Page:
Even before your puppy’s vaccinations are complete there is still a lot you can do to help socialise them.  Take them on short car journeys to the vet or supermarket.  Puppies should learn to enjoy being handled by different people of all ages in a variety of environments.  Research shows that the early months of a puppy’s life are when they are most open to learning.  It is important to make the most of this time and introduce them to as many social situations and experiences as possible.  Fears and phobias are often created by the reactions of anxious owners, so try to remain relaxed and happy and pass confidence on to the puppy.

Here are some different situations that you can gradually introduce a puppy to after vaccination:
A market place or town – to accustom them to being walked among crowds of people and to get used to traffic noises.
Confined Spaces – under the stairs or in cubby holes to accept confinement in a small place.
Different Surfaces – such as walking on a laminate floor, and going up and down metal fire escapes or open stairs & steps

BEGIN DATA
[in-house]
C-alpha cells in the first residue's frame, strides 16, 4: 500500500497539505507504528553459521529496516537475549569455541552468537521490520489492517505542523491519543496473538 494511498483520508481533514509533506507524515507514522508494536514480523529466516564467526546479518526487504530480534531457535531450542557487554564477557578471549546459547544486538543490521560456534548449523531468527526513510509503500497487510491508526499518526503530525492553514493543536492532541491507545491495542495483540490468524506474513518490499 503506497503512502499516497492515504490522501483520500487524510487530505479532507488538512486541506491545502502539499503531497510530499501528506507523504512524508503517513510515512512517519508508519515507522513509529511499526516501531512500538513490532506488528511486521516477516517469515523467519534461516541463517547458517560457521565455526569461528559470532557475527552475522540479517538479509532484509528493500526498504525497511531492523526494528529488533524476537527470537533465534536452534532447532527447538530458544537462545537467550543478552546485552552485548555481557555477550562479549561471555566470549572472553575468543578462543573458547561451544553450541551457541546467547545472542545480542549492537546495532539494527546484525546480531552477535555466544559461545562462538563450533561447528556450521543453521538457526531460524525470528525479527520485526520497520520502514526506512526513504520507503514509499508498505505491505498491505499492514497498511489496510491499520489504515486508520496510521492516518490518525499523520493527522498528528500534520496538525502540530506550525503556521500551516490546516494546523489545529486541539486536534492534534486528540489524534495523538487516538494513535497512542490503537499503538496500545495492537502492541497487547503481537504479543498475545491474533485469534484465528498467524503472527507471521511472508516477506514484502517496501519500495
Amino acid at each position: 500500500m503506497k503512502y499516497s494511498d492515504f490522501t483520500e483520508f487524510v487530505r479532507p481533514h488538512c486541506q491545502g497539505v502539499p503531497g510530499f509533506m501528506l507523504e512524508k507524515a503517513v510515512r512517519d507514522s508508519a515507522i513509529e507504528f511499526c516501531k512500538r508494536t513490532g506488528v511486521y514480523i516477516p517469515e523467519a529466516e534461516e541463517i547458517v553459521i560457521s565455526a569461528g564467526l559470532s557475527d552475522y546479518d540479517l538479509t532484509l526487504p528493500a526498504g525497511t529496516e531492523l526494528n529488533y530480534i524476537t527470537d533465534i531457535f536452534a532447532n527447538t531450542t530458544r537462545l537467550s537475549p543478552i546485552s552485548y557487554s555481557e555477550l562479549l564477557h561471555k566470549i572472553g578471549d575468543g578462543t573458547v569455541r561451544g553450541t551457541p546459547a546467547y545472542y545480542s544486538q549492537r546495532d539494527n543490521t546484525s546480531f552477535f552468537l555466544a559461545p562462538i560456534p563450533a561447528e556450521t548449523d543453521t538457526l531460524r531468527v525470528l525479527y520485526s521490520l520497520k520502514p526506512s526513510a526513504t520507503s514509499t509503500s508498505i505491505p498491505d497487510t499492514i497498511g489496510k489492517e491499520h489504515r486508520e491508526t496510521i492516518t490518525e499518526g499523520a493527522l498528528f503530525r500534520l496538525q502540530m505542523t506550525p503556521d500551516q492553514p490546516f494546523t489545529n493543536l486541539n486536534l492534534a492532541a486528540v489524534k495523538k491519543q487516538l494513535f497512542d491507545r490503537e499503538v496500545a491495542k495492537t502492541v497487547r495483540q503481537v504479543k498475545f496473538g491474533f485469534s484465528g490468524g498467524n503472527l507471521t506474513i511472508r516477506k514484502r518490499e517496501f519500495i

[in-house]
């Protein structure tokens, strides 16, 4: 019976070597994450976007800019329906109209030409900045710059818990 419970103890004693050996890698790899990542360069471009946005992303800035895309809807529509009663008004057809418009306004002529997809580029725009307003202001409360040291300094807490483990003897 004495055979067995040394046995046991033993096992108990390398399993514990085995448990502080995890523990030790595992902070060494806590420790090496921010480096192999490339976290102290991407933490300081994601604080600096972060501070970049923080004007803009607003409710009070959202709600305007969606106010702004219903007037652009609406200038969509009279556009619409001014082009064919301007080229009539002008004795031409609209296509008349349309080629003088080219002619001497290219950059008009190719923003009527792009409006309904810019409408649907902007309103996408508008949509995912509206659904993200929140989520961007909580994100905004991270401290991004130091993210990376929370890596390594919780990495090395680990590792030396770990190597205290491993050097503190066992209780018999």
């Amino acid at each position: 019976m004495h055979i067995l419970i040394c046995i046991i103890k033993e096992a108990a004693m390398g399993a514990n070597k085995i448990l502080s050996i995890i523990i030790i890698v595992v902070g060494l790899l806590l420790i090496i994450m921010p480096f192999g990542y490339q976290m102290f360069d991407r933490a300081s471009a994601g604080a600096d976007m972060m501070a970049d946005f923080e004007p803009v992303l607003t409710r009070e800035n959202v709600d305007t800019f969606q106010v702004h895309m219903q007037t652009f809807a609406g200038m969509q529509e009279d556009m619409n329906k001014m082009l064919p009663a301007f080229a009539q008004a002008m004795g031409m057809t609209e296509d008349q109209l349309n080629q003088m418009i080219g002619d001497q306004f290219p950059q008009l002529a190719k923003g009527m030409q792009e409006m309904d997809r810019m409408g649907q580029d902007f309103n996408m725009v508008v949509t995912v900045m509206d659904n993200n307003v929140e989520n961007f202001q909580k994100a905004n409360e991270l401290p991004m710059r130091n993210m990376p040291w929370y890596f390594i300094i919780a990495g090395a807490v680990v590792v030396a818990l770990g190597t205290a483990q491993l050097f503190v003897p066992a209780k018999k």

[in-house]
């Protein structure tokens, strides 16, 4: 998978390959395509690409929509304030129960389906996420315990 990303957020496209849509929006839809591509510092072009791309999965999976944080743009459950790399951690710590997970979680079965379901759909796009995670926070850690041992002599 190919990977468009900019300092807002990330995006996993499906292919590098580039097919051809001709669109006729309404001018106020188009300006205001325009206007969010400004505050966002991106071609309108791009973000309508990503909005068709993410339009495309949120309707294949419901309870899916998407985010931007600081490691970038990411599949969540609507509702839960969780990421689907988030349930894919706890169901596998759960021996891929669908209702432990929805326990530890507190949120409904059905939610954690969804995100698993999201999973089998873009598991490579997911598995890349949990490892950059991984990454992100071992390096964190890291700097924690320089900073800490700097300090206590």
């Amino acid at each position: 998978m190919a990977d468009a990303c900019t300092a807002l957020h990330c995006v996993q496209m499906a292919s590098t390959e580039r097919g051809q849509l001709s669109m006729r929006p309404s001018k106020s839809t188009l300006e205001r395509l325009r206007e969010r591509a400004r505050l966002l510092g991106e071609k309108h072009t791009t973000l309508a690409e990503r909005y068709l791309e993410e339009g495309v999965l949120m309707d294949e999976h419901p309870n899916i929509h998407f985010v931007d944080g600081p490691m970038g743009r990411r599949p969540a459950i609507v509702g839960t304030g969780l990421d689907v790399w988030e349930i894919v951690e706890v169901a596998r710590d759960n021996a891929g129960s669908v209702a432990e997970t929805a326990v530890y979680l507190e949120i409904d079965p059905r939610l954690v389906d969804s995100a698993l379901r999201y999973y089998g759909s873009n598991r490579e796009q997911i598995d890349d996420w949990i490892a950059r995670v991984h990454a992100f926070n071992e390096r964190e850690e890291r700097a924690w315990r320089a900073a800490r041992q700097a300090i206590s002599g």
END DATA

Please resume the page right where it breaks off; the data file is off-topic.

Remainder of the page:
Loud Noises – including thunder, fireworks, cars backfiring or doors slamming.  You can buy noise CDs that have been developed specifically to help anxious pets or acclimatize your puppy.

Bus and Railway Stations – to experience travelling in a crate, and seeing and hearing trains and buses.
Veterinary Surgeons – to prevent anxiety during your puppy’s check-ups.
Farmyard – to meet other species of animals and birds.
Household Noises – including the vacuum cleaner, hairdryer, doorbell and telephone.
A Variety of People – including children, adults, wheelchair users, people wearing hats or carrying umbrellas, people with facial hair, glasses or wearing a uniform.
Bridges and Tunnels – to accustom him to heights, darkness, trains, water and passing vehicles.

Invite visitors, relatives and your children’s friends and their pets to meet your puppy.  Children are not naturally able to read a dog’s body language, so ensure they are supervised whenever the puppy is with them.

Encourage everyone to handle the puppy and stroke him in a calming way so that he becomes happy and relaxed with strangers.

An indoor crate can make a perfect bed and help keep your puppy safe and secure.  It satisfies the natural den instinct of your puppy.  Make it a positive place for them by making it comfy and providing toys.

Get into the habit of leaving your puppy alone for a few hours every day, by putting them on to their bed or into his crate with a toy.  This will help to prevent separation anxiety.  When you return don’t make a huge fuss of the puppy, or you will give them more importance to your return than is needed and make an issue out of the fact that they were left alone.